riting about the Vietnam War, Tim O’Brien says, “The war wasn’t all terror and violence. Sometimes things could almost get sweet.” Enter a one-legged Vietnamese boy begging a chocolate bar from a passing GI. “One leg, for Chrissakes,” laughs the soldier named Azar, handing the boy his treat. “Some poor fucker ran out of ammo.” The irony, which introduces a story called “Spin,” helps illustrate why O’Brien’s crushing fictional reminiscences will endure for as long as men go to battle and live to write about it. War’s sweetness is also its black humor, a shield against fear, dread and horror as well as an invitation to boredom, including soldiers tossing around live hand grenades for fun. Here, there are men called Stink and Rat; men who call burned babies “crunchy munchies,” who shake the hands of the dismembered dead.
Time and again, onetime foot soldier O’Brien masters the thrum of Vietnam’s superstitious dimension, making small if macabre details speak for the life and times of American jungle soldiers, grunts and “humpers,” their lives spent imagining they aren’t where they where are, lest paralysis — “the burden of being alive” — set in. Written more than two decades ago but suspended in war’s amber, this burden of aliveness magnetizes its own narrative. “A true war story, if truly told, makes the stomach believe,” O’Brien writes. And he repeatedly goes for the stomach.
When a soldier named Ted Lavender is shot dead, his platoon-mates are most stunned by the way he fell down. Like dead weight. The survivors then puff away his remaining dope and raze a nearby village for catharsis. And so it goes, “village to village, without purpose, nothing won or lost,” movement with “no volition, no will, because it was automatic, it was anatomy.” Petrified of dying, teen soldiers are “even more afraid to show it,” opting instead for mischief at once blasé and Satanic. Lavender adopts a stray puppy that prankster Azar straps to a mine and blows up. Medic Rat tortures a baby water buffalo after a friend is killed. A devout Baptist named Kiowa drowns in a swamp of excrement.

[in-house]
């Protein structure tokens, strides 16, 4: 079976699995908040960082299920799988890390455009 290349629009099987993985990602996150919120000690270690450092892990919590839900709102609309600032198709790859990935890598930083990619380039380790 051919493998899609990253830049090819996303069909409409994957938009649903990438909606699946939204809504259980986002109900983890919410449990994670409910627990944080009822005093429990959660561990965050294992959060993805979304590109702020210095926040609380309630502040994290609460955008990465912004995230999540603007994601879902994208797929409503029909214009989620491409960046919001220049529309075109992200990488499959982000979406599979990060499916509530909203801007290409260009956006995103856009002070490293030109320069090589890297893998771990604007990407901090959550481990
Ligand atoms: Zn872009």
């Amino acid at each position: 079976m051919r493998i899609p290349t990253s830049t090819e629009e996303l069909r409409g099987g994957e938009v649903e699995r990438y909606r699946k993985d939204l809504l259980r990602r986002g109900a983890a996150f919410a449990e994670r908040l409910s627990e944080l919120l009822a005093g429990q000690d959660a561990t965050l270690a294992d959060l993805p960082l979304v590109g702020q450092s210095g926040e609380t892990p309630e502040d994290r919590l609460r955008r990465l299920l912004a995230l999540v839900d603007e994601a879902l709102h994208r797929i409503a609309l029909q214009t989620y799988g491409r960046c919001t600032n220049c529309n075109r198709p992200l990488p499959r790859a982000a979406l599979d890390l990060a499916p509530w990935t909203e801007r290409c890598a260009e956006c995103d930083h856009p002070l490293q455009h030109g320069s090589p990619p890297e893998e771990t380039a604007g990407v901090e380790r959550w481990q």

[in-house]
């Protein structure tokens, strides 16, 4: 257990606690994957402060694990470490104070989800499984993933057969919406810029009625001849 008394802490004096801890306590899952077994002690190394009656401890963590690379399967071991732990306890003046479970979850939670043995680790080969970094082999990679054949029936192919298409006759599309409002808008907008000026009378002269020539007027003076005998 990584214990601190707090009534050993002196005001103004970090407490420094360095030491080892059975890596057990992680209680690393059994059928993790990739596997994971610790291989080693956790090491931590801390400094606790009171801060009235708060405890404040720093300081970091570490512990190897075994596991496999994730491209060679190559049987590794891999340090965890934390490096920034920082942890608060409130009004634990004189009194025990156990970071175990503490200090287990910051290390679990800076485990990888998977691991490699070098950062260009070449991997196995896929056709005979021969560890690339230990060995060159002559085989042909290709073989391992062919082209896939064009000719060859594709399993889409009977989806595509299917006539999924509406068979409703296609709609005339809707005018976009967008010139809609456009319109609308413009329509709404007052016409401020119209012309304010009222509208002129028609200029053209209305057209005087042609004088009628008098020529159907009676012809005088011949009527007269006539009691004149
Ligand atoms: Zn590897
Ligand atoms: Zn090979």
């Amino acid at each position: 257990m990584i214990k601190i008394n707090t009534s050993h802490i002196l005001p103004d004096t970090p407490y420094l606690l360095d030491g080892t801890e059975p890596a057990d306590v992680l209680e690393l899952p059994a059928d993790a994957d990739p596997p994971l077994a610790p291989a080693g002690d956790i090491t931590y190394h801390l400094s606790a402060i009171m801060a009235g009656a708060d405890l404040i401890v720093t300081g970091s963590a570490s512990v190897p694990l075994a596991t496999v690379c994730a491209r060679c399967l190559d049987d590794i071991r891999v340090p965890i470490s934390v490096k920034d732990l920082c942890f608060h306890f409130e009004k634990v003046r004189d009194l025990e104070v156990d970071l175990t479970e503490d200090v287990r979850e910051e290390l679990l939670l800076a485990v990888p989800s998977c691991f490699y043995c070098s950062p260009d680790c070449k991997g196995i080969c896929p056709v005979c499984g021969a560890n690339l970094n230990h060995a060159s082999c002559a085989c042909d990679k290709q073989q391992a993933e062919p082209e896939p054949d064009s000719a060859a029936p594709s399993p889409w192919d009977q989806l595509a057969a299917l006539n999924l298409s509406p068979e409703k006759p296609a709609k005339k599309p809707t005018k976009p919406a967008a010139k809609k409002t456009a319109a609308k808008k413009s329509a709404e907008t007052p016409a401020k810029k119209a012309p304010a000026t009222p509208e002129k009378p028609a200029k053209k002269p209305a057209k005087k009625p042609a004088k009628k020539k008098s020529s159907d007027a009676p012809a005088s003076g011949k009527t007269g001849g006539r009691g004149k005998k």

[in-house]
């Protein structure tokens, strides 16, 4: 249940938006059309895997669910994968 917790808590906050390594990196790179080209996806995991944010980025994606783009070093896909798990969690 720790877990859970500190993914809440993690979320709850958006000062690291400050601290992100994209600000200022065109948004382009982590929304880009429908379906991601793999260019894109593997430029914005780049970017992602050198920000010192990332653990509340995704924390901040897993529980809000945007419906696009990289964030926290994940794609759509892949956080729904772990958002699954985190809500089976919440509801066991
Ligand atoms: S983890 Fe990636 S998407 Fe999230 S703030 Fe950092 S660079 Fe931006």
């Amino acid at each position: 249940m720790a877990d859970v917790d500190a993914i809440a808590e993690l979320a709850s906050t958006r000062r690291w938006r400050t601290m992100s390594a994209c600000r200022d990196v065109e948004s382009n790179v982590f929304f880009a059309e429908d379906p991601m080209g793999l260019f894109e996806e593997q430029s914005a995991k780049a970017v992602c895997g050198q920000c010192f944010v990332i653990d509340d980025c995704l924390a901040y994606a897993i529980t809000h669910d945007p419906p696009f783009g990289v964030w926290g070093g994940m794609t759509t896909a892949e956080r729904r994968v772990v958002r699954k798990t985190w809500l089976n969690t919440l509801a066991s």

Memories of Vietnam now reside in the distant past, with the literature of Iraq supplying war’s newest old details. What’s not in the past is O’Brien’s insight, which also has a generational dimension. A Harvard-bound 21-year-old summa cum laude student from Minnesota, O’Brien was drafted into a war he loathed but to which he finally capitulated, substituting the known world for something alien. “All I wanted,” he writes, “was to live the life I was born to — a mainstream life — I loved baseball and hamburgers and cherry Cokes.” Instead, he gets the “damp, fungal scent of an empty body bag,” many of them in fact, and is left to forage through a war-world of “absolute moral indifference”
In a warriors-by-choice military, O’Brien’s skeptical intellect, drafted into madness against his will, represents an essential “relic.”